On 1st November every Halloween decoration had been shifted to the clearance shelves and replaced with large sparkling pine trees and obnoxious life-sized Santas, staring as I walked past the high street windows. It was too early. It felt like Christmas was being forced upon me before I had even handed in my first university essay.
When I was younger, the magic of Christmas and the excitement leading up to it made this time of the year the best. But it wasn’t the over-commercialised shop windows breaming with unnecessary decorations or the same 10 tunes playing in a loop on Heart FM.
It was the advent calendar my teachers would buy to share each day with a member of the class. It was the biscuits and mince pies we would bake as a family together in the kitchen. It was pulling out the familiar decorations from the roof that we had used for as long as I could remember. It was going out with a group of friends to find those personal gifts to give on Christmas day. It was preparing a special Samaritan’s shoe box for a child who wouldn’t even dream of the kind of fuss we make for this festive season. And to be honest if they saw it I don’t think they would understand the point of it all.
There is so much pressure every year these days for Christmas to be a grand event with weeks of celebrations leading up to the big day. Families break their backs in their jobs trying to work overtime and scrimp and save so that their children can afford the new Sylvanian Families set or a more powerful Nerf gun. It is all such a shame because we have (perhaps unintentionally) got stuck on a consumer-oriented Christmas conveyer belt.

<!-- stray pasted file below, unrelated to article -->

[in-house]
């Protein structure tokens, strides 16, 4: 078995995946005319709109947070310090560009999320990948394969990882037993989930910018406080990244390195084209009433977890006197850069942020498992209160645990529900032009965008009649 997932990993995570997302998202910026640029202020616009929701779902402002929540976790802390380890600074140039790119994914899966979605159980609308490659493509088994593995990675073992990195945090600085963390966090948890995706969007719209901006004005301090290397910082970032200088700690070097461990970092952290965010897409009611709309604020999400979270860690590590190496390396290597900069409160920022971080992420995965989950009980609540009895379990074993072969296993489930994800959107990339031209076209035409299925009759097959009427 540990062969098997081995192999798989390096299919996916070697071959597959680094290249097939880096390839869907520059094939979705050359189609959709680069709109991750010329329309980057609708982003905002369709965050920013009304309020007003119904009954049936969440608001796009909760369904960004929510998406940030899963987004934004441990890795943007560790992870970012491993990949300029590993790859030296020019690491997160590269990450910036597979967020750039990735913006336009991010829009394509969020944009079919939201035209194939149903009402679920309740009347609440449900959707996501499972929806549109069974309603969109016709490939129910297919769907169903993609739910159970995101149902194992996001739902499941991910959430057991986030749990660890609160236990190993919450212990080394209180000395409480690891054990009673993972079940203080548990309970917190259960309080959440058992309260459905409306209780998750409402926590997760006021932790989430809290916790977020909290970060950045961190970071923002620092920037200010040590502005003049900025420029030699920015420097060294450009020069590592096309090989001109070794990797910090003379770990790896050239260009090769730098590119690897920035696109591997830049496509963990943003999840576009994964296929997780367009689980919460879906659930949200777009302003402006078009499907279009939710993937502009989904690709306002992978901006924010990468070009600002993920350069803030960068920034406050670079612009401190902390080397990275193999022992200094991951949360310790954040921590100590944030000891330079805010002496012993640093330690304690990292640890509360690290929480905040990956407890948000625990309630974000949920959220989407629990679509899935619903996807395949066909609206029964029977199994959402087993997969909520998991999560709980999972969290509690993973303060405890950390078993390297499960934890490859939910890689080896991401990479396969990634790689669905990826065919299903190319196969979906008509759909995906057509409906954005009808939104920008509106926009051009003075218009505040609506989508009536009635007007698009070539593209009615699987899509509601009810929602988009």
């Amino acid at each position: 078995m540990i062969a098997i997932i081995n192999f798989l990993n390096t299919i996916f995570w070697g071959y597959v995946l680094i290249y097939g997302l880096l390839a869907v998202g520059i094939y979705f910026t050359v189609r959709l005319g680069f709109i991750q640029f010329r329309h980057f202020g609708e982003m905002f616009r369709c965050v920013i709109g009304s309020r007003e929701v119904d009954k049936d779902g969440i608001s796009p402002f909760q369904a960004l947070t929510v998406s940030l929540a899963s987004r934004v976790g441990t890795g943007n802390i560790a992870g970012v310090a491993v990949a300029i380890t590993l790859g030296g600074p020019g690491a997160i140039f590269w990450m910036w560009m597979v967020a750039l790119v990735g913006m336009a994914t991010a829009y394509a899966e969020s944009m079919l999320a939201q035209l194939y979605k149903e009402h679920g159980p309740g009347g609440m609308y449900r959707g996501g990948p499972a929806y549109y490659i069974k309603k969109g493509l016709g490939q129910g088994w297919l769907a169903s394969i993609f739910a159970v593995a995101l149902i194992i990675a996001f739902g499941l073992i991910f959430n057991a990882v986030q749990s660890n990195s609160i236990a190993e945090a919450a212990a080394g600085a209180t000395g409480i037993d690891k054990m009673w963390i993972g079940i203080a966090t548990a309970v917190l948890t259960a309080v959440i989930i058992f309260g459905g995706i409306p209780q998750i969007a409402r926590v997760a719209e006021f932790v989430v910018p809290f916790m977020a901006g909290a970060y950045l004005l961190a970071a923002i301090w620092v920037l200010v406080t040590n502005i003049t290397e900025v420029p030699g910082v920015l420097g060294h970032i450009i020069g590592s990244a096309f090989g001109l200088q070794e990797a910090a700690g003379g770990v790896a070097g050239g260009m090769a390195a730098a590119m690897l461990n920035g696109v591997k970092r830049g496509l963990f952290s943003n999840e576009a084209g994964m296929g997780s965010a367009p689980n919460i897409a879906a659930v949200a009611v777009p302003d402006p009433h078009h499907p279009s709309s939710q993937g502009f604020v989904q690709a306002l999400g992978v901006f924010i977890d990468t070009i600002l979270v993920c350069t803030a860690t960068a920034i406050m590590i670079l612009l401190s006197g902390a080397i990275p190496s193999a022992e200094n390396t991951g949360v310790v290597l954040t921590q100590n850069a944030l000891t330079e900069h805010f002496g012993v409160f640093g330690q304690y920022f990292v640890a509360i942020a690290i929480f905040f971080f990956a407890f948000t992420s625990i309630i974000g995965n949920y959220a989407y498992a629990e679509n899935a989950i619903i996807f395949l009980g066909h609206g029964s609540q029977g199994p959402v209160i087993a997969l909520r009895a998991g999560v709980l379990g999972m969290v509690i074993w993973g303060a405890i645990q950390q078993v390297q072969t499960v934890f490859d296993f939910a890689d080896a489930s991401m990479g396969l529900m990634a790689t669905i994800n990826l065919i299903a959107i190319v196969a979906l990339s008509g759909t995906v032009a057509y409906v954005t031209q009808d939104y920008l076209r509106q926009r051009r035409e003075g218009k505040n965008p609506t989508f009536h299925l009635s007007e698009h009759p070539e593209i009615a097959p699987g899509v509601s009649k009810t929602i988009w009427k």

It is never the material items I remember most about this season; it is the time spent altogether as a family, enjoying the meal everyone has played some role in, and the games we play in the evening – all that time spent together becomes so precious as everyone is busy and stressed for the rest of the year.
So I would say it is perfectly okay to be a Scrooge at Christmas, because Ebenezer got it right. To refresh your memories on the ending to this classic Dickensian tale, the grumpy old miser realised that money was of no importance if you didn’t have family or friends to share it with. The character that represented greed amongst the Victorian aristocracy can unfortunately still be applied to society today as we let ourselves be blindsided by the excitement of extravagance and grandeur when really that is not what Christmas is meant to be about.
To finish with a favourite Dr Seuss quote: '"Maybe Christmas," he thought, "doesn't come from a store. Maybe Christmas...perhaps...means a little bit more!"'
Featured Image: Pixabay @kaboompics